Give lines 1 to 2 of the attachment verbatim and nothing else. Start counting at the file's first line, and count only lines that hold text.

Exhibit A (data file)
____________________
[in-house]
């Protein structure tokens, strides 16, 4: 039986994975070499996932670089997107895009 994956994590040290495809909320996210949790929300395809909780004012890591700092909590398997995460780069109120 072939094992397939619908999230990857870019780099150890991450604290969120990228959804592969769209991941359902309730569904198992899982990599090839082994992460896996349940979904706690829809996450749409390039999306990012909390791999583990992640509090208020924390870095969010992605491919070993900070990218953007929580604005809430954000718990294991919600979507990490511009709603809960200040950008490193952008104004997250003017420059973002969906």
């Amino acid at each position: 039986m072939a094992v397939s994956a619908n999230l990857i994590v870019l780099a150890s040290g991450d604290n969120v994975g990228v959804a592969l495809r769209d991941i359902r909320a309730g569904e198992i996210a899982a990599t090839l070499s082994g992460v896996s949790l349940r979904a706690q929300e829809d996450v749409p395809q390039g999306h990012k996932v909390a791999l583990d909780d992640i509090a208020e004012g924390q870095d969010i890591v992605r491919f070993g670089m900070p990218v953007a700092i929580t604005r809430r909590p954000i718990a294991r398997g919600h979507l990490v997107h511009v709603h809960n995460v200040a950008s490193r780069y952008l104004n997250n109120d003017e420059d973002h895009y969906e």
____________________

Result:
[in-house]
């Protein structure tokens, strides 16, 4: 039986994975070499996932670089997107895009 994956994590040290495809909320996210949790929300395809909780004012890591700092909590398997995460780069109120 072939094992397939619908999230990857870019780099150890991450604290969120990228959804592969769209991941359902309730569904198992899982990599090839082994992460896996349940979904706690829809996450749409390039999306990012909390791999583990992640509090208020924390870095969010992605491919070993900070990218953007929580604005809430954000718990294991919600979507990490511009709603809960200040950008490193952008104004997250003017420059973002969906």